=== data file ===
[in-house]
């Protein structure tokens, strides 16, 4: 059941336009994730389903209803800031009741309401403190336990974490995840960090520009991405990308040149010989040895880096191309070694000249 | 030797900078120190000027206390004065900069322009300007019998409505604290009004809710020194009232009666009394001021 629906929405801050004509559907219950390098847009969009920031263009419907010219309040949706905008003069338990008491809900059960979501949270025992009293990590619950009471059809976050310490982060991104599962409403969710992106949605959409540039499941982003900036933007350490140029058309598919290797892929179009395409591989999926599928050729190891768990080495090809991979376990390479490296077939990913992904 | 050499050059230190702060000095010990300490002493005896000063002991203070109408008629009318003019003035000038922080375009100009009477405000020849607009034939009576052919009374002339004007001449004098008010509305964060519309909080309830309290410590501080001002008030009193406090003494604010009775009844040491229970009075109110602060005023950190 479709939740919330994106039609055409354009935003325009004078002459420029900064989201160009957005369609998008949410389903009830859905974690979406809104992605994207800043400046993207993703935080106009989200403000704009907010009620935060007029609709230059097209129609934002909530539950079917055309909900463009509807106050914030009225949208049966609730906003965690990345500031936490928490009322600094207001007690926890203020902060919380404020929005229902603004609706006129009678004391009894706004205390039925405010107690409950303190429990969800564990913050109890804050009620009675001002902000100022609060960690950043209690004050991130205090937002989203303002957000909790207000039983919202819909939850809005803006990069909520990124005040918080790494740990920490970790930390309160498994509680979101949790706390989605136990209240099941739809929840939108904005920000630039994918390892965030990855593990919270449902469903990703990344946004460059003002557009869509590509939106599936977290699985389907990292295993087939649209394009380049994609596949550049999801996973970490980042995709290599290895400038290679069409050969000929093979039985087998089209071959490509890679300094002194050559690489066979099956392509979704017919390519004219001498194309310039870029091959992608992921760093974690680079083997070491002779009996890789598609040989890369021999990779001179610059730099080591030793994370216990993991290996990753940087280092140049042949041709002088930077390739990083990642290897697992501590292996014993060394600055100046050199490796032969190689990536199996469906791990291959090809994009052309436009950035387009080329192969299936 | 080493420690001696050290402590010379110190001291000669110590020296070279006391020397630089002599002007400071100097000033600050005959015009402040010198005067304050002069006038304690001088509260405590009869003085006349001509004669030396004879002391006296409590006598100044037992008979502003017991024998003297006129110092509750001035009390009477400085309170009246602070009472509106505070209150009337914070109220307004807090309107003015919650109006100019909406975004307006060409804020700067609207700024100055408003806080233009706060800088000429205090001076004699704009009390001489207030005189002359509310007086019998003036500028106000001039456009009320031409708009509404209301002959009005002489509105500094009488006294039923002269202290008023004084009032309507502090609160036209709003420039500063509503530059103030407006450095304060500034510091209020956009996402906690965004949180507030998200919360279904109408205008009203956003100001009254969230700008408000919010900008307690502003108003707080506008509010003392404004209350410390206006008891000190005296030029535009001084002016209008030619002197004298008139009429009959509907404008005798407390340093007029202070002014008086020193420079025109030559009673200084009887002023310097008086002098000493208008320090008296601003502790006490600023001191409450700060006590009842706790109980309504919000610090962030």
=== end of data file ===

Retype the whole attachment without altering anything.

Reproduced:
[in-house]
């Protein structure tokens, strides 16, 4: 059941336009994730389903209803800031009741309401403190336990974490995840960090520009991405990308040149010989040895880096191309070694000249 | 030797900078120190000027206390004065900069322009300007019998409505604290009004809710020194009232009666009394001021 629906929405801050004509559907219950390098847009969009920031263009419907010219309040949706905008003069338990008491809900059960979501949270025992009293990590619950009471059809976050310490982060991104599962409403969710992106949605959409540039499941982003900036933007350490140029058309598919290797892929179009395409591989999926599928050729190891768990080495090809991979376990390479490296077939990913992904 | 050499050059230190702060000095010990300490002493005896000063002991203070109408008629009318003019003035000038922080375009100009009477405000020849607009034939009576052919009374002339004007001449004098008010509305964060519309909080309830309290410590501080001002008030009193406090003494604010009775009844040491229970009075109110602060005023950190 479709939740919330994106039609055409354009935003325009004078002459420029900064989201160009957005369609998008949410389903009830859905974690979406809104992605994207800043400046993207993703935080106009989200403000704009907010009620935060007029609709230059097209129609934002909530539950079917055309909900463009509807106050914030009225949208049966609730906003965690990345500031936490928490009322600094207001007690926890203020902060919380404020929005229902603004609706006129009678004391009894706004205390039925405010107690409950303190429990969800564990913050109890804050009620009675001002902000100022609060960690950043209690004050991130205090937002989203303002957000909790207000039983919202819909939850809005803006990069909520990124005040918080790494740990920490970790930390309160498994509680979101949790706390989605136990209240099941739809929840939108904005920000630039994918390892965030990855593990919270449902469903990703990344946004460059003002557009869509590509939106599936977290699985389907990292295993087939649209394009380049994609596949550049999801996973970490980042995709290599290895400038290679069409050969000929093979039985087998089209071959490509890679300094002194050559690489066979099956392509979704017919390519004219001498194309310039870029091959992608992921760093974690680079083997070491002779009996890789598609040989890369021999990779001179610059730099080591030793994370216990993991290996990753940087280092140049042949041709002088930077390739990083990642290897697992501590292996014993060394600055100046050199490796032969190689990536199996469906791990291959090809994009052309436009950035387009080329192969299936 | 080493420690001696050290402590010379110190001291000669110590020296070279006391020397630089002599002007400071100097000033600050005959015009402040010198005067304050002069006038304690001088509260405590009869003085006349001509004669030396004879002391006296409590006598100044037992008979502003017991024998003297006129110092509750001035009390009477400085309170009246602070009472509106505070209150009337914070109220307004807090309107003015919650109006100019909406975004307006060409804020700067609207700024100055408003806080233009706060800088000429205090001076004699704009009390001489207030005189002359509310007086019998003036500028106000001039456009009320031409708009509404209301002959009005002489509105500094009488006294039923002269202290008023004084009032309507502090609160036209709003420039500063509503530059103030407006450095304060500034510091209020956009996402906690965004949180507030998200919360279904109408205008009203956003100001009254969230700008408000919010900008307690502003108003707080506008509010003392404004209350410390206006008891000190005296030029535009001084002016209008030619002197004298008139009429009959509907404008005798407390340093007029202070002014008086020193420079025109030559009673200084009887002023310097008086002098000493208008320090008296601003502790006490600023001191409450700060006590009842706790109980309504919000610090962030």